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Nike and Under Armour Respond to the NFL Protests

Buffalo Bills players kneel during the American national anthem before an NFL game against the Denver Broncos on September 24th, 2017.
Buffalo Bills players kneel during the American national anthem before an NFL game against the Denver Broncos on September 24th, 2017.
Photo: Brett Carlsen/Getty Images

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Nothing is not political in the age of Donald Trump. From shopping to awards shows to the arts, not even breath mints can get away without taking a stance. This weekend, sports were the president’s target of choice.

At a rally in Alabama on Friday night, Trump called on the NFL to fire players who refuse to stand during the national anthem, a reference to former San Francisco 49ers quarterback Colin Kaepernick. In 2016, Kaepernick began kneeling in protest of police brutality against black people in America. While a few NFL players followed suit, Kaepernick found himself out of a job for the 2017 season, and the non-sports press had almost stopped talking about it — until Trump’s Alabama appearance. On Saturday, the president took on the NBA, announcing via Twitter that he was rescinding his invitation to host the 2016 championship-winning Golden State Warriors at the White House after hearing Steph Curry wasn’t interested in attending. LeBron James’s response to the president canceling his invitation is now the 15th-most retweeted tweet of all time:

During Sunday’s football games, as many as 200 players kneeled or raised their fists in solidarity, while some coaches and owners linked arms with players. Other teams, like the Seattle Seahawks, chose not to leave the locker room until after the anthem played.

So where does that leave the brands that sponsor these leagues and their athletes? Under Armour, an official sponsor of the NFL and select NBA players, tweeted that it “stands by our Athletes for free speech, expression and a unified America." But then it deleted the tweet, sharing a more vanilla version instead:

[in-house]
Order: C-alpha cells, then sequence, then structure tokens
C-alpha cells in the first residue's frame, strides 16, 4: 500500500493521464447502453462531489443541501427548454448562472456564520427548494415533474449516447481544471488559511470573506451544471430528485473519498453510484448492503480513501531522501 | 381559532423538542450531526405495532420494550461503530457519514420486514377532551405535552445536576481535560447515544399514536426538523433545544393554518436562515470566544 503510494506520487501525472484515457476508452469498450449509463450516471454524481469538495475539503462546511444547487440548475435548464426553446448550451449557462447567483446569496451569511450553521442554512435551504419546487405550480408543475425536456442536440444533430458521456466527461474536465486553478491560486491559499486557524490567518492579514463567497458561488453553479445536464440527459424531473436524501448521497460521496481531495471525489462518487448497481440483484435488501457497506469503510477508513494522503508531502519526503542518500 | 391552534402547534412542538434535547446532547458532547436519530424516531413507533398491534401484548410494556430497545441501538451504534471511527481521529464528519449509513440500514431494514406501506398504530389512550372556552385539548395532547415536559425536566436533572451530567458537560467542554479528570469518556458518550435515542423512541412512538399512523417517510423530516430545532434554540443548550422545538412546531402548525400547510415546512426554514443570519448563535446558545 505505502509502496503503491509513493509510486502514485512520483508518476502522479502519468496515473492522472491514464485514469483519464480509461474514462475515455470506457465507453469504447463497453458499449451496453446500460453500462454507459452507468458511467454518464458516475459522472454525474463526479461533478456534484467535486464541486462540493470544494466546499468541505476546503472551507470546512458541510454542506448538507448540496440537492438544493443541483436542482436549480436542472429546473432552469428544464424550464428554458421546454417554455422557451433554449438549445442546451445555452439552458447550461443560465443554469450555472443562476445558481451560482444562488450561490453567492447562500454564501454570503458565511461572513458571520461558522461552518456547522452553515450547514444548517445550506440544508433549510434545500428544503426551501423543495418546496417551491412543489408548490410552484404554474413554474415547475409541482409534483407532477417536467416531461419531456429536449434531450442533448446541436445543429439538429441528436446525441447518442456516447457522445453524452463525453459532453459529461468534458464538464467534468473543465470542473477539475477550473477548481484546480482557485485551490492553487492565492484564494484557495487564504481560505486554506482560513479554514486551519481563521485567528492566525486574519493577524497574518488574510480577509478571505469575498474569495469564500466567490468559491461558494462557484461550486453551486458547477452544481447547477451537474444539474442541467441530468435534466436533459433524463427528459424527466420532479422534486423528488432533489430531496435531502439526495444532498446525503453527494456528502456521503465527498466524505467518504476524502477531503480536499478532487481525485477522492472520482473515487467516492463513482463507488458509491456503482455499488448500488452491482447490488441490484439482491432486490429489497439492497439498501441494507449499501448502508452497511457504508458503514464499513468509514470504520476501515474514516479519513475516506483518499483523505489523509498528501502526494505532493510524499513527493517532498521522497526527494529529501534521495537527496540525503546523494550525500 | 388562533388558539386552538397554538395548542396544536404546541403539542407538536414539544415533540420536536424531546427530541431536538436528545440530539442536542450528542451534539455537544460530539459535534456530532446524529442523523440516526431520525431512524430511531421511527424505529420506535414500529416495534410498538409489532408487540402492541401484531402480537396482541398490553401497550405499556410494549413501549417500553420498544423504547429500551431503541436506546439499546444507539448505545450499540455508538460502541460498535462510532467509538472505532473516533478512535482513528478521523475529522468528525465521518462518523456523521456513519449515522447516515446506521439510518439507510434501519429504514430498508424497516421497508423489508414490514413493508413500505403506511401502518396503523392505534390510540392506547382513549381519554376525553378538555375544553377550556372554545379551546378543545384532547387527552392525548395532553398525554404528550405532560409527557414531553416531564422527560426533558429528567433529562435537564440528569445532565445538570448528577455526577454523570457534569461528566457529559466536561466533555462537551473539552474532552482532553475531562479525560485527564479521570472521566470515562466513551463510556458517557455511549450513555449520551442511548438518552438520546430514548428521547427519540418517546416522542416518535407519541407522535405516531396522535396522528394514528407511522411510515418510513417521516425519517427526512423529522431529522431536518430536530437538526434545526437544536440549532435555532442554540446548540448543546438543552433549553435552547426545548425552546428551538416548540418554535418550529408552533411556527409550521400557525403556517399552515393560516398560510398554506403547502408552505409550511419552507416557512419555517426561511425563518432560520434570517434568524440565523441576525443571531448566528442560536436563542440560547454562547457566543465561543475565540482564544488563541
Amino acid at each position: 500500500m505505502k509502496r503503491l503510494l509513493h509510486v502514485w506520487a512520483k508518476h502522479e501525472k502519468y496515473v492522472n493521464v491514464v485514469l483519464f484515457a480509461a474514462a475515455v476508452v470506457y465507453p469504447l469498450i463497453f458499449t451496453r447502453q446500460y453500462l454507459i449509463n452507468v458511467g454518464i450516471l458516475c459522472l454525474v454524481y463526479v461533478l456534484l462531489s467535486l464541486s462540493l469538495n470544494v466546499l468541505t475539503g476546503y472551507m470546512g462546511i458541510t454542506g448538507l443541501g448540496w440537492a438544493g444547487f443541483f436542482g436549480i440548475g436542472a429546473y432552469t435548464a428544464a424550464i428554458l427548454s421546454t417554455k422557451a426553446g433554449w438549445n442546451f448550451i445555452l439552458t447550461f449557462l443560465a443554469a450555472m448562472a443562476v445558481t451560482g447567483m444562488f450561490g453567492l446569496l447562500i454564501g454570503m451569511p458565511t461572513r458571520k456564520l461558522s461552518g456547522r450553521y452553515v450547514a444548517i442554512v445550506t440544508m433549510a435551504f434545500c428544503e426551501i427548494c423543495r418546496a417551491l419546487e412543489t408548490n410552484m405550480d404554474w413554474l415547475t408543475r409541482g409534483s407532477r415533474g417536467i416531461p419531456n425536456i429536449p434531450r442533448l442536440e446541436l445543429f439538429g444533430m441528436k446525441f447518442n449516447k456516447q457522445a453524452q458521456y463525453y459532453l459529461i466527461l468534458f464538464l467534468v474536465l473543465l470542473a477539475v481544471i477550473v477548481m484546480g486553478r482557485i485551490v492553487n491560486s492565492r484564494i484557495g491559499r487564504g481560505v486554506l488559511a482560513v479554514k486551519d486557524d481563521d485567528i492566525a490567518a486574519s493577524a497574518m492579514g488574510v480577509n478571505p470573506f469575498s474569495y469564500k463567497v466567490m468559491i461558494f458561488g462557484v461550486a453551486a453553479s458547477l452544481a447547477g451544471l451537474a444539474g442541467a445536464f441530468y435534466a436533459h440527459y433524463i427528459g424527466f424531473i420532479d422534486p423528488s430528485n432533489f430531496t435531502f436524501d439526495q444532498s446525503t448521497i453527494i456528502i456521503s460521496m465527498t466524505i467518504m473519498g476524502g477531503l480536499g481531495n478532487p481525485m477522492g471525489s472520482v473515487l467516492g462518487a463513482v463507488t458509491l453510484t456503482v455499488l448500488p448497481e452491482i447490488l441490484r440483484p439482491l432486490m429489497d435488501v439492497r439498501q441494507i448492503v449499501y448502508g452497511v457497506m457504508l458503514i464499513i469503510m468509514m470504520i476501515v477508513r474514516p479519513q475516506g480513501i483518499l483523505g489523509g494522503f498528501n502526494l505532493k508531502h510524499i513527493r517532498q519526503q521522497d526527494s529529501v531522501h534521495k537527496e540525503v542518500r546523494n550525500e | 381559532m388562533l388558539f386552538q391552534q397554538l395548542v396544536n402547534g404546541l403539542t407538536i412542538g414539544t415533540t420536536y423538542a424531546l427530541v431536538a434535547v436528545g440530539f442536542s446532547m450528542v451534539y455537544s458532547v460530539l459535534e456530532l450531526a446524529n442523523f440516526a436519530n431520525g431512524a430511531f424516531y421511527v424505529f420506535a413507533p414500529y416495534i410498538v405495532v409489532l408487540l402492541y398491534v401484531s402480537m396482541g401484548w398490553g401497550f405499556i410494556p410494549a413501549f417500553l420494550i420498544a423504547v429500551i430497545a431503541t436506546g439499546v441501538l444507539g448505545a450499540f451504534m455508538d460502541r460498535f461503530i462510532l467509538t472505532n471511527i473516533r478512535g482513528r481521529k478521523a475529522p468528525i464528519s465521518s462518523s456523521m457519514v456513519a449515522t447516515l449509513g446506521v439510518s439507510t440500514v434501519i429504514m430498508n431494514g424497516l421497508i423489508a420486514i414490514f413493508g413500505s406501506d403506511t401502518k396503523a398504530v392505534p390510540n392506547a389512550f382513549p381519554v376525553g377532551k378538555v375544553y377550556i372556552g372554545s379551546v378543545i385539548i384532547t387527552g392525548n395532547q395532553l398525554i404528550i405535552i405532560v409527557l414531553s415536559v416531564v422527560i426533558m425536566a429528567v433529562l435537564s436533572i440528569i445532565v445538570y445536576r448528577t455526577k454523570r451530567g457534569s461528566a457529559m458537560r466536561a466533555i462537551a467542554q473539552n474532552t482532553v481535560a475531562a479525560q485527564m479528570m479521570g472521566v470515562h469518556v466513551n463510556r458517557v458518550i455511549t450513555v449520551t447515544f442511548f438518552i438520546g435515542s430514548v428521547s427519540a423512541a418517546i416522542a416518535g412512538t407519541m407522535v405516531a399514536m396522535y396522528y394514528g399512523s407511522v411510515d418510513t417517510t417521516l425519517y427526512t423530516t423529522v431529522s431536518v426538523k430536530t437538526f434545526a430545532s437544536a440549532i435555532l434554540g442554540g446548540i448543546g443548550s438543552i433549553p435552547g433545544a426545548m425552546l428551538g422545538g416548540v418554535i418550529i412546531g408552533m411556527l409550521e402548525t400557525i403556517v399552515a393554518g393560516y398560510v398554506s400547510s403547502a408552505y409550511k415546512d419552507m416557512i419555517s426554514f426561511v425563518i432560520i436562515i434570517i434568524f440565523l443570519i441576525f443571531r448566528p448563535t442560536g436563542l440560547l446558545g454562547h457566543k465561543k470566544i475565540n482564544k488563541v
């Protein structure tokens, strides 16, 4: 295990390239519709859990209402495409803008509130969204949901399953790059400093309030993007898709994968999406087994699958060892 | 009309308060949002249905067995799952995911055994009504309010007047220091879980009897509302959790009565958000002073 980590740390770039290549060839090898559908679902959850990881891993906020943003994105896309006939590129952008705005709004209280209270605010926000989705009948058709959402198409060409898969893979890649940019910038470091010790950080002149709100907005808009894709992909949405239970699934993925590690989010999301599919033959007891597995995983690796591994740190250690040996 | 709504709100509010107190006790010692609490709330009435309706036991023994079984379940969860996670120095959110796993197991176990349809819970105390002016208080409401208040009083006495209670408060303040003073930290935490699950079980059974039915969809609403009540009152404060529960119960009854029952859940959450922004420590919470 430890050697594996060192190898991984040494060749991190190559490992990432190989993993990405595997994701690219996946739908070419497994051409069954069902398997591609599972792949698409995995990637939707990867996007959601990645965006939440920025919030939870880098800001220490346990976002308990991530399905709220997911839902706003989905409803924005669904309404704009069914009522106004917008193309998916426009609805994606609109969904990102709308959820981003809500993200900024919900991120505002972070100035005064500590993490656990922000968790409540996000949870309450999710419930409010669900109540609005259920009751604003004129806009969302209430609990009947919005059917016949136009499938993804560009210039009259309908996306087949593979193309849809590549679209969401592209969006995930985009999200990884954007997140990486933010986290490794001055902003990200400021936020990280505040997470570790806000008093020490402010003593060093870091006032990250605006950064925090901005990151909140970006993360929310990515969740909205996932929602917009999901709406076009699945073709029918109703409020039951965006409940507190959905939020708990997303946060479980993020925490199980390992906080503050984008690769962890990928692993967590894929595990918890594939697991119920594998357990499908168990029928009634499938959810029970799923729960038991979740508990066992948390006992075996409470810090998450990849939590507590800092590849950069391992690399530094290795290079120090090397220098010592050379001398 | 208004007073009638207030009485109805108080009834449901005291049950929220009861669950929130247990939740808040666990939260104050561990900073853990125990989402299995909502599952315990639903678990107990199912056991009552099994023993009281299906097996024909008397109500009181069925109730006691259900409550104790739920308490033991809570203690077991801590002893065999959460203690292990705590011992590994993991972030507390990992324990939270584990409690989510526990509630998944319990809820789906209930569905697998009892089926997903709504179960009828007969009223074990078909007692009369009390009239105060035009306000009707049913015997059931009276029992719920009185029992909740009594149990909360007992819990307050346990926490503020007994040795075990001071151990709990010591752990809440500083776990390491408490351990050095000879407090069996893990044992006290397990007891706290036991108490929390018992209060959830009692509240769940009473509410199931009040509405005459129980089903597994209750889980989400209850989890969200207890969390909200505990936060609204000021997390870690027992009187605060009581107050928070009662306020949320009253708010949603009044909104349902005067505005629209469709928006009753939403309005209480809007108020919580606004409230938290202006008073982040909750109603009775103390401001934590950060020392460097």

Earlier this year the company came under fire for its CEO’s pro-Trump sentiment, which upset some of the athletes it endorses, like Misty Copeland and Steph Curry, and Twitter was quick to ridicule Under Armour for this latest side-step. Its statement, many pointed out, basically said that Under Armour “stands for nothing.”

Nike, an official sponsor of both the NFL and the NBA, was far more explicit about where it stands. On Monday, the company released a statement that it “supports athletes and their right to freedom of expression on issues that are of great importance to our society.” Not one to shy away from politics, Nike has voiced its opposition to previous Trump actions. In January, for example, Nike CEO Mark Parker sent a letter to employees explaining that the Muslim travel ban was “a policy we don’t support.” In February, the brand released a new campaign called Equality.

Nike and Under Armour both have customers across the political spectrum, with loud protests coming from both directions about the responses. Nike has taken a consistent stance since last year’s divisive election, while Under Armour has failed to find a message it can stick to. While politics isn’t the only thing that contributes to sales, it certainly is a weighing factor. In August, the latter announced a plan to restructure amid declining sales, while Nike continues to dominate the sector.